Now that summer is in just around the corner, take some time to stop and smell the roses—and then mix them into your drinks. Spring & Summer are the perfect times to spruce up classic cocktail recipes, from gin and tonic to Tom Collins, and flowers are an easy, flavorful way to feel a whole lot fancier (and seriously step up your Instagram game, if you’re into that).

While floral notes can get lost in most foods, cocktails are a different story. “A cocktail is much more like a spritz of perfume in that the bright, floral notes are really wonderful,” says Amy Stewart, author of The Drunken Botanist.

Flowers are the perfect garnish for a favorite drink, but because floral notes are volatile and unstable, you’ll rarely find lavender or rose liqueurs at the local liquor store. “It’s hard to work with them on a large, commercial scale,” Stewart says. Her simple solution: “Add them as you’re mixing the drink, so you get a hit of that flower flavor right as it’s coming off the plant.”




Rose Martini

  • 1 1/2 oz. vodka

  • 1 oz. white crème de cacao

  • 1/4 oz. rose water

  • 1 drop rose food color

  • Rose petals

Place the liquids in a cocktail shaker with ice, and shake to chill. Pour into a martini glass and float one or more rose petals.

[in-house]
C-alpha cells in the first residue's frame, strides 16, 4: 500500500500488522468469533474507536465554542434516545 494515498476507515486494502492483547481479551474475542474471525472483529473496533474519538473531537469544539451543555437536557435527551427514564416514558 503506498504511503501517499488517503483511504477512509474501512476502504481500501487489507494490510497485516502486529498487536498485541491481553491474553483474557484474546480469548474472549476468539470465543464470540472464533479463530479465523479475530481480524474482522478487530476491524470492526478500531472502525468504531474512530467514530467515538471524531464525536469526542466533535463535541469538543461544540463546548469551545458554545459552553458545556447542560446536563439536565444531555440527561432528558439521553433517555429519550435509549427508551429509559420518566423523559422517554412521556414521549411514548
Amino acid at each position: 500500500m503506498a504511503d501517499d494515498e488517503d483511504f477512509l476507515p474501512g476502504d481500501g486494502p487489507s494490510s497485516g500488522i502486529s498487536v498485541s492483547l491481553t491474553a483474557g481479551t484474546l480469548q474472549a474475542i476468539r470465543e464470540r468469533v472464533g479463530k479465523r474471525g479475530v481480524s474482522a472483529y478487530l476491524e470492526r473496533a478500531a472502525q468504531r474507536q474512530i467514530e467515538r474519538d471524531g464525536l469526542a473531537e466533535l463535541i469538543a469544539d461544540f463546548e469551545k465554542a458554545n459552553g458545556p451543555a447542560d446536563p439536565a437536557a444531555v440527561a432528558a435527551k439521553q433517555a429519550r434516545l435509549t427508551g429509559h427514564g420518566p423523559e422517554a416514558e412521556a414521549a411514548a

Australian Jacinta Moore came up with this pretty rose martini recipe, featured on Design Sponge.



Bachelor’s Button Martini

One of our favorite parts about this time of year is spotting the first flower. Once that brave little blossom emerges, we know that spring can’t be far behind. In honor of crocuses and camellia, in anticipation of daffodils and daisies, we’re shaking up this fizzy floral martini. Starring bachelor’s buttonan edible bloom used in herbal teasand garnished with a kiss of carnation, it’s just the tipple to toast those pioneering petals.


For the simple syrup:

1 ½ cups sugar

1 cup water

¼ cup bachelor’s button petals

For the cocktail:

2 ounces gin

1 ½ ounces Lillet Blanc

¼ ounce bachelor’s button simple syrup

1 ounce lemon juice

1 egg white

Bachelor’s button and carnation petals, for garnish

HOW TO MAKE ITTo make the syrup, combine the sugar, water and bachelor’s button petals in a small saucepan and bring to a boil over medium heat, stirring occasionally. Simmer until sugar has dissolved, then lower heat. Cook another 10-15 minutes to allow petals to steep; let cool and strain.After the syrup has cooled, add all cocktail ingredients to a shaker and fill with ice. Shake vigorously for 30 seconds or until very foamy. Strain into glasses and garnish with carnation and bachelor’s button petals.




Peppered Rose Cocktail